A diverse workforce of all ages, skill sets, cultures and expectations will be operating amid continual change and technology advancement. So how can organisations keep people involved, productive and positive along the way?
The future of work is digital, diverse and dispersed. Employees will be connected online, cross-generational, have vastly differently skills, and could be operating at different capacities from any corner of the world.
Tim Nice, Partner, Performance & Reward, KPMG, says in this agile space, teams will continually form and reform, and hierarchies will be upturned in favour of expertise.
"Multiple projects or short term projects with very specific objectives will rapidly spin off into another project team, where the same skill sets could be used in very different ways," he says.
With industries continually disrupted, technology automating jobs, skill requirements evolving, and management scarcely face-to-face with staff, new ways of thinking about employee engagement and motivation are essential to keep people productive and on board.
"Traditional assumptions around performance are being challenged – and should be challenged," Nice says.
Annual goal setting and rewards are the traditional way to increase employee engagement and motivation. However, with the pace of change and the increasingly diverse ways that people work, Nice says this set and forget approach will be "completely irrelevant".
"A pay-by-competence and pay-by-incentives focus won’t meet the needs of organisations or employees in terms of what is important, what gets done, and helping employees to know their focus," he says.
Goals need more frequent revision, and rewards should be shared regularly – ideally comprising a mix of financial and value-driven opportunities, Nice explains.
"It is more than meeting once a year and getting a rating out of five, or saying 'we'll give you more money'. It's a complex proposition to craft – and the pressure for leaders to deliver on that is paramount," he says.
A ‘bottom up’ approach can help. Employees can tell leadership what sort of rewards appeal. It could be working on exciting projects, transferring to different locations, or collaborating with new people. As companies fight for talent while keeping costs in check, these value-oriented rewards offer an attraction.
"It reverses the top-down onus of goal and reward setting, to one where employees are looking for where they are going to add value,” he says.
Organisational values, purpose and culture can help employees and leaders to define these intrinsic rewards, explains Catia Davim, Partner, People & Change, KPMG.
"It’s important to define the values for the organisation to live by, its vision for relationships, how it impacts the community and why it exists," Davim says.
Rather than traditional task-oriented goal setting, this bigger vision can give people a framework to operate within.
"It gives people a reason to work with purpose, and it can enable innovation to emerge, because you are clear about your purpose," Davim says.
Davim worked with a rail company that perceived its purpose was to move trains from one place to another – with time and cost its key measures of success. When she challenged the organisation to define a deeper purpose, it realised it was not about moving trains, but transporting people.
"This shift in mindset has a tremendous implication on the decisions that they make every day. If there is a train disruption, they now prioritise their customers to help them have a smooth journey. This clarification of purpose enables people to create new ways of working," she says.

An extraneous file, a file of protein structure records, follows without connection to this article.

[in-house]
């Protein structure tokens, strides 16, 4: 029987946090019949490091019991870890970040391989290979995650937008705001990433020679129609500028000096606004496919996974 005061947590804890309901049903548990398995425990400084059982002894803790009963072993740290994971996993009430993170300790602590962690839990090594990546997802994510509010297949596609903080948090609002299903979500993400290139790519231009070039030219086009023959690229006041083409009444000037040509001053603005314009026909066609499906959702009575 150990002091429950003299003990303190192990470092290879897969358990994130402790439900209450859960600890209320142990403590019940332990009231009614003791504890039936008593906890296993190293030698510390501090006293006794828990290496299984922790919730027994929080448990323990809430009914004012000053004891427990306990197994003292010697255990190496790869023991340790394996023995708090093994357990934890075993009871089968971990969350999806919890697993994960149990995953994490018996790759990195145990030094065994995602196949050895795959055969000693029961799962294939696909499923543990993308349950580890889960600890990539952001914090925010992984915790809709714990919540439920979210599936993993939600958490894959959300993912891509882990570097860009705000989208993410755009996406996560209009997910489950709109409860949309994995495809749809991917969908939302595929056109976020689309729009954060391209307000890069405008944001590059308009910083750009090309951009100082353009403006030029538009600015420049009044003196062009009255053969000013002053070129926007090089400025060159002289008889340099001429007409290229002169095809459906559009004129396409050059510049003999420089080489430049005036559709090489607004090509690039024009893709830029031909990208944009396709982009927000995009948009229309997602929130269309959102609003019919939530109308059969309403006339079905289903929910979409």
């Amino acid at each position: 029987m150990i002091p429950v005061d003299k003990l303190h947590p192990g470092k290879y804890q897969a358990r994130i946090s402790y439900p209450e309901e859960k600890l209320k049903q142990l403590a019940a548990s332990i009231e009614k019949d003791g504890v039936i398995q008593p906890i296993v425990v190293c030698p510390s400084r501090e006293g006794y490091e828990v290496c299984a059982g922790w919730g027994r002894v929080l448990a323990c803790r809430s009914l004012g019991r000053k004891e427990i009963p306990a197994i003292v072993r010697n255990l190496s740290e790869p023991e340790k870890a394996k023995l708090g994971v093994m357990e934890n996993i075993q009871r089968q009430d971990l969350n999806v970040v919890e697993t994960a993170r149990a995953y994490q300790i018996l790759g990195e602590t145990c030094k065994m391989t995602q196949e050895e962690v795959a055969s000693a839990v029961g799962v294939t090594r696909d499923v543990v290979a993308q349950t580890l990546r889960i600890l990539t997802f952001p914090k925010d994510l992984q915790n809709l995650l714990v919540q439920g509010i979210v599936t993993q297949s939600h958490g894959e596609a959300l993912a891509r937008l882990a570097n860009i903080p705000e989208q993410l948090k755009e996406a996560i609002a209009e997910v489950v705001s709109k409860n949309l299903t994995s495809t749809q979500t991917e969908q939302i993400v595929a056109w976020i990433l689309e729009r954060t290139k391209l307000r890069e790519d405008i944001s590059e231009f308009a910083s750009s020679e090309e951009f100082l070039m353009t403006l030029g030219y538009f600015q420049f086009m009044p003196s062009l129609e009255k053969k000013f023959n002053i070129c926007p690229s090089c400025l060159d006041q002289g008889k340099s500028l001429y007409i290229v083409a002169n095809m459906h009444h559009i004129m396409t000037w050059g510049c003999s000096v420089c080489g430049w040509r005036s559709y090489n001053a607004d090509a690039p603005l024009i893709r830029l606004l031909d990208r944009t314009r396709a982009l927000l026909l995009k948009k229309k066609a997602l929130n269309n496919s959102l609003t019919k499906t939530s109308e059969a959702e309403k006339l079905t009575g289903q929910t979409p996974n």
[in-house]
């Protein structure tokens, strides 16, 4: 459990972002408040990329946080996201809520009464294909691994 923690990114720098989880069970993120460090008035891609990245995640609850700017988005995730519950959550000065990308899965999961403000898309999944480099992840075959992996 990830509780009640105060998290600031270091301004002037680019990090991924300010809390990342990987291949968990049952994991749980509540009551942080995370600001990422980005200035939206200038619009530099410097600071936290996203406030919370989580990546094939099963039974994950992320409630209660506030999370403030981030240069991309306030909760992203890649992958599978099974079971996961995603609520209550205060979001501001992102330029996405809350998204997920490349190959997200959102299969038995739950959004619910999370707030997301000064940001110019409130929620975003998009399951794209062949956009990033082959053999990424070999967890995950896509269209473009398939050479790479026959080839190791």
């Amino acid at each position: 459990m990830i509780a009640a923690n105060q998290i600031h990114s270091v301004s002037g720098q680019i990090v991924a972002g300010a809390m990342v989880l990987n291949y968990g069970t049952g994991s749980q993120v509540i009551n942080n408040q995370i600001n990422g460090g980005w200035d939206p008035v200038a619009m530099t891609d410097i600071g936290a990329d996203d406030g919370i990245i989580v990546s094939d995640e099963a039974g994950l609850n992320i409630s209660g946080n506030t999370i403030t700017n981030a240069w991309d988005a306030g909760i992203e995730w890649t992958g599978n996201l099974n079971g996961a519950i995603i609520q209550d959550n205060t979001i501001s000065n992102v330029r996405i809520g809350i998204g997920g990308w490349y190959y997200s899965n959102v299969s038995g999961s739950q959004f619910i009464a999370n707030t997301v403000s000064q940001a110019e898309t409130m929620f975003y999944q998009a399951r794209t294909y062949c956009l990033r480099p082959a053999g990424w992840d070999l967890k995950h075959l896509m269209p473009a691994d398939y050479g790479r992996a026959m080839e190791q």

Similarly, Nice helped a technology organisation define its purpose – which was to keep their customers ahead of technology innovation.
"So how does that translate for the employees?" Nice asks. "Instead of a traditional performance management process that rewards past actions – it became about rewarding people for the value they add.”
Increasing productivity is a key reason for goal setting and rewards. However, as technology automation changes roles, and more intrinsic goals and values are ingrained, a rethink of how productivity is defined is necessary.
"In the industrial revolution and until recently, performance was a function of productivity by units produced in an hour. It should now be measured by the level of innovation, or the number of breakthroughs in the market that actually create interest and lock in new clients and new opportunities," Davim says.
Davim adds that the common fixation on setting targets is "dangerous given that industries are so volatile".
"Employee wellbeing, a sense of purpose, what you are achieving as an organisation in the market – this is where you start seeing these things become significant," she says.
It is clear that fostering motivated and engaged employees, growing productivity, and retaining talent through immense change means tapping into their sense of purpose.
“They need to feel they are involved in something for the greater good. As a collective, what are we achieving? What is your personal contribution to that? They need to be challenged and have an element of autonomy, with the power to make decisions," Davim says.
Nice says leadership should see this as an exciting opportunity to create an attractive organisation and to enable people to be their best.
"It is not daunting at all, it makes the whole relationship far more real and trusting, as there is an intrinsic motivation. If people have the right tools and are empowered, they will make the right decisions for the organisation. Leaders that get this will thrive in the new environment.”
A further way to keep employees engaged and motivated through change is through fostering a strong company culture. We explore how people, diversity, technology and innovation all contribute in Culture and productivity – an equation for success.
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